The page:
• Dragon Age II - Mark of the Assassin: Wyvern poison. Hawke and co. think they're taking part in The Caper, until it turns out the "thief" they're helping is Qunari (the local super-determinist religion). She's there to stop a defector from giving the Orlesian Empire military secrets that could hurt her people and get plenty of civilians killed in the crossfire. The result: a Cold War story with wyverns, giants and elves.
  • Evil Genius, except you play as the villain and must fend off attempts at the Forces of Justice infiltrating or attacking your island base. Enemy superagents are (more or less) expies of James Bond, Rambo, Bruce Lee, Honey Ryder, and Natasha Romanoff.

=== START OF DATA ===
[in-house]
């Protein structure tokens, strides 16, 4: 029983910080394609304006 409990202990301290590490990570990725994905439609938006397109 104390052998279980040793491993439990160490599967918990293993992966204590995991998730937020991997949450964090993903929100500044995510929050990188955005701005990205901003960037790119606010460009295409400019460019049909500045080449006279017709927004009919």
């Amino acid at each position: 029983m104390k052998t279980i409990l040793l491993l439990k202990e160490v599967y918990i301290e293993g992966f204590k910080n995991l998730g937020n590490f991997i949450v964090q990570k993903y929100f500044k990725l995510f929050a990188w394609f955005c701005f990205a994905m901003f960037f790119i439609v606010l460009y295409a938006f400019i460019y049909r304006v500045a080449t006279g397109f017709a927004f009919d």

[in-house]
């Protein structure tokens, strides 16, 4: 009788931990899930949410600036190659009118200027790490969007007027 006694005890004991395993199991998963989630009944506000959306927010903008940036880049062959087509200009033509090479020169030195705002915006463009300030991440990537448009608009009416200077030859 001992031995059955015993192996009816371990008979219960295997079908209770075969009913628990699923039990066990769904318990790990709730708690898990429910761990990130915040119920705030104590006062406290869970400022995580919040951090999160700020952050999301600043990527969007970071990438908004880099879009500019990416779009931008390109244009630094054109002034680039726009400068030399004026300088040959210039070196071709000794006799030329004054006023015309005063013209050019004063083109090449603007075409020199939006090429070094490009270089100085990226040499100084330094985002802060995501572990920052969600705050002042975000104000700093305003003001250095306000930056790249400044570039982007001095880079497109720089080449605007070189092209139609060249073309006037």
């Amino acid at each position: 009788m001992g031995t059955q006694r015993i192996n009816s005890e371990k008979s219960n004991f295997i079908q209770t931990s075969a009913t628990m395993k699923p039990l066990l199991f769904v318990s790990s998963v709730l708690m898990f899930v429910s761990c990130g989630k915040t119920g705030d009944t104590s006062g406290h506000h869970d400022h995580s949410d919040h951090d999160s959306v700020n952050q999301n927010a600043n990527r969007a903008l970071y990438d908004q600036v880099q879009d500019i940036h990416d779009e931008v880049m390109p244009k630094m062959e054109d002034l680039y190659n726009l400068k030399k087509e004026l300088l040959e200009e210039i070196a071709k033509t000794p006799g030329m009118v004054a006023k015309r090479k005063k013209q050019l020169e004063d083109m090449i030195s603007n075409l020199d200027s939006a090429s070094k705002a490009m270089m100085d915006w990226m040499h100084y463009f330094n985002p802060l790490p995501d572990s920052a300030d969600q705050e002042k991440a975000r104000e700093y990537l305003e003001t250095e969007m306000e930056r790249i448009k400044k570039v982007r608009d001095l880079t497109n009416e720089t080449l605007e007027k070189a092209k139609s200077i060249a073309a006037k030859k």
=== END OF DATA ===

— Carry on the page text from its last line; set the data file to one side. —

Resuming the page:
• Fallout 4 gives us Stale irradiated Beer mixed in with Bleach and Ammonia, if a certain path is taken. The Stale Beer is the Railroad faction, which uses a lot of spy tradecraft including dead drops, code names, signs and counter signs, covert speak, disguises etc. The beer is considered irradiated, as the setting is in a post-apocalyptic death world with horribly mutated creatures coming out of the woodwork everywhere and trying to kill you, and radiation poisoning being a constant threat. Although, you can try to Martini it up by walking around in a nice suit or dress, the post apocalyptic setting makes that Martini very dirty. There is also an unhealthy dose of bleach, what with the Institute kidnapping people to replace them with synth doppelgängers and conducting experiments to turn those kidnapped people into Ax-Crazy super mutants. For added measure, you can even find bottles of actual 200-year-old stale beer everywhere.
  • Fox Hunt
  • Fur Fighters